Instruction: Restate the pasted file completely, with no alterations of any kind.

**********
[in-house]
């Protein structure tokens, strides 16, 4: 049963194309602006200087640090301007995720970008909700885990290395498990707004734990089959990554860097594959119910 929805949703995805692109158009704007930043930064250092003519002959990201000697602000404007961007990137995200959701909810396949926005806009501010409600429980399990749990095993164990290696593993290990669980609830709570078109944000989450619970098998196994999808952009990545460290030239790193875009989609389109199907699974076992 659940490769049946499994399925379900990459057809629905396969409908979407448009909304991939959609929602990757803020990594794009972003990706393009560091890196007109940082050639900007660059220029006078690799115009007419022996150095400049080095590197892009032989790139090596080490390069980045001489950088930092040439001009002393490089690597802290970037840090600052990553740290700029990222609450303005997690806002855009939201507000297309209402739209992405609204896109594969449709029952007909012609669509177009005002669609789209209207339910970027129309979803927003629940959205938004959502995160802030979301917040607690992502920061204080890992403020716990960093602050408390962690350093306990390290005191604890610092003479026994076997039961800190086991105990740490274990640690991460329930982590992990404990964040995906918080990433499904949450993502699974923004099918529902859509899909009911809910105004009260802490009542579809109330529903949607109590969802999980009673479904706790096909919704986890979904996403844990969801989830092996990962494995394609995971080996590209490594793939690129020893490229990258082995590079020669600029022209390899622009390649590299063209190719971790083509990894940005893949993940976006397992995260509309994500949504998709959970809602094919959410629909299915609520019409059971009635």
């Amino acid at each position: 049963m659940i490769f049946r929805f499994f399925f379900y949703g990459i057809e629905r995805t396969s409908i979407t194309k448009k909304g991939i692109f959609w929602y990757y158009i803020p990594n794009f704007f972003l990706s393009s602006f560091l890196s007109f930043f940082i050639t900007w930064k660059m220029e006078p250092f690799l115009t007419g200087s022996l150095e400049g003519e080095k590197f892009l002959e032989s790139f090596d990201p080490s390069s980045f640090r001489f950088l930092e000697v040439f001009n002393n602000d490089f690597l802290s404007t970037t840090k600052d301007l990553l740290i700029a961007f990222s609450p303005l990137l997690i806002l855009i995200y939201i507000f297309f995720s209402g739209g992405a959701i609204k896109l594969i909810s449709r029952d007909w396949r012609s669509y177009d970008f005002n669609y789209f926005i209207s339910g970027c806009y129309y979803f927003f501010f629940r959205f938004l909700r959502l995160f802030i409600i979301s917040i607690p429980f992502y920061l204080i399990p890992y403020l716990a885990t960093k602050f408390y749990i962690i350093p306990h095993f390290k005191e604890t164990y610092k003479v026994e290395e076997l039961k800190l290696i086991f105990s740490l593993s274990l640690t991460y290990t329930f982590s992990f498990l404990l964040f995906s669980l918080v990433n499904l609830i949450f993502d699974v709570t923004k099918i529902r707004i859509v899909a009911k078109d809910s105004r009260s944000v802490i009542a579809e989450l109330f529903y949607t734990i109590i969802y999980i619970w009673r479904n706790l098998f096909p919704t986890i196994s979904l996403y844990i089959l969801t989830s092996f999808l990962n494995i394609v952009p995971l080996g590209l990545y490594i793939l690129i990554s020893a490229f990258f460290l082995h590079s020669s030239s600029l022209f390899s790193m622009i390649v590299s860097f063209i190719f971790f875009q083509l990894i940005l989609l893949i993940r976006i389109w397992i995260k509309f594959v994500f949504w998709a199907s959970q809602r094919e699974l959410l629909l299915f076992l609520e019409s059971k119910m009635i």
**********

[in-house]
């Protein structure tokens, strides 16, 4: 049963194309602006200087640090301007995720970008909700885990290395498990707004734990089959990554860097594959119910 929805949703995805692109158009704007930043930064250092003519002959990201000697602000404007961007990137995200959701909810396949926005806009501010409600429980399990749990095993164990290696593993290990669980609830709570078109944000989450619970098998196994999808952009990545460290030239790193875009989609389109199907699974076992 659940490769049946499994399925379900990459057809629905396969409908979407448009909304991939959609929602990757803020990594794009972003990706393009560091890196007109940082050639900007660059220029006078690799115009007419022996150095400049080095590197892009032989790139090596080490390069980045001489950088930092040439001009002393490089690597802290970037840090600052990553740290700029990222609450303005997690806002855009939201507000297309209402739209992405609204896109594969449709029952007909012609669509177009005002669609789209209207339910970027129309979803927003629940959205938004959502995160802030979301917040607690992502920061204080890992403020716990960093602050408390962690350093306990390290005191604890610092003479026994076997039961800190086991105990740490274990640690991460329930982590992990404990964040995906918080990433499904949450993502699974923004099918529902859509899909009911809910105004009260802490009542579809109330529903949607109590969802999980009673479904706790096909919704986890979904996403844990969801989830092996990962494995394609995971080996590209490594793939690129020893490229990258082995590079020669600029022209390899622009390649590299063209190719971790083509990894940005893949993940976006397992995260509309994500949504998709959970809602094919959410629909299915609520019409059971009635």
């Amino acid at each position: 049963m659940i490769f049946r929805f499994f399925f379900y949703g990459i057809e629905r995805t396969s409908i979407t194309k448009k909304g991939i692109f959609w929602y990757y158009i803020p990594n794009f704007f972003l990706s393009s602006f560091l890196s007109f930043f940082i050639t900007w930064k660059m220029e006078p250092f690799l115009t007419g200087s022996l150095e400049g003519e080095k590197f892009l002959e032989s790139f090596d990201p080490s390069s980045f640090r001489f950088l930092e000697v040439f001009n002393n602000d490089f690597l802290s404007t970037t840090k600052d301007l990553l740290i700029a961007f990222s609450p303005l990137l997690i806002l855009i995200y939201i507000f297309f995720s209402g739209g992405a959701i609204k896109l594969i909810s449709r029952d007909w396949r012609s669509y177009d970008f005002n669609y789209f926005i209207s339910g970027c806009y129309y979803f927003f501010f629940r959205f938004l909700r959502l995160f802030i409600i979301s917040i607690p429980f992502y920061l204080i399990p890992y403020l716990a885990t960093k602050f408390y749990i962690i350093p306990h095993f390290k005191e604890t164990y610092k003479v026994e290395e076997l039961k800190l290696i086991f105990s740490l593993s274990l640690t991460y290990t329930f982590s992990f498990l404990l964040f995906s669980l918080v990433n499904l609830i949450f993502d699974v709570t923004k099918i529902r707004i859509v899909a009911k078109d809910s105004r009260s944000v802490i009542a579809e989450l109330f529903y949607t734990i109590i969802y999980i619970w009673r479904n706790l098998f096909p919704t986890i196994s979904l996403y844990i089959l969801t989830s092996f999808l990962n494995i394609v952009p995971l080996g590209l990545y490594i793939l690129i990554s020893a490229f990258f460290l082995h590079s020669s030239s600029l022209f390899s790193m622009i390649v590299s860097f063209i190719f971790f875009q083509l990894i940005l989609l893949i993940r976006i389109w397992i995260k509309f594959v994500f949504w998709a199907s959970q809602r094919e699974l959410l629909l299915f076992l609520e019409s059971k119910m009635i």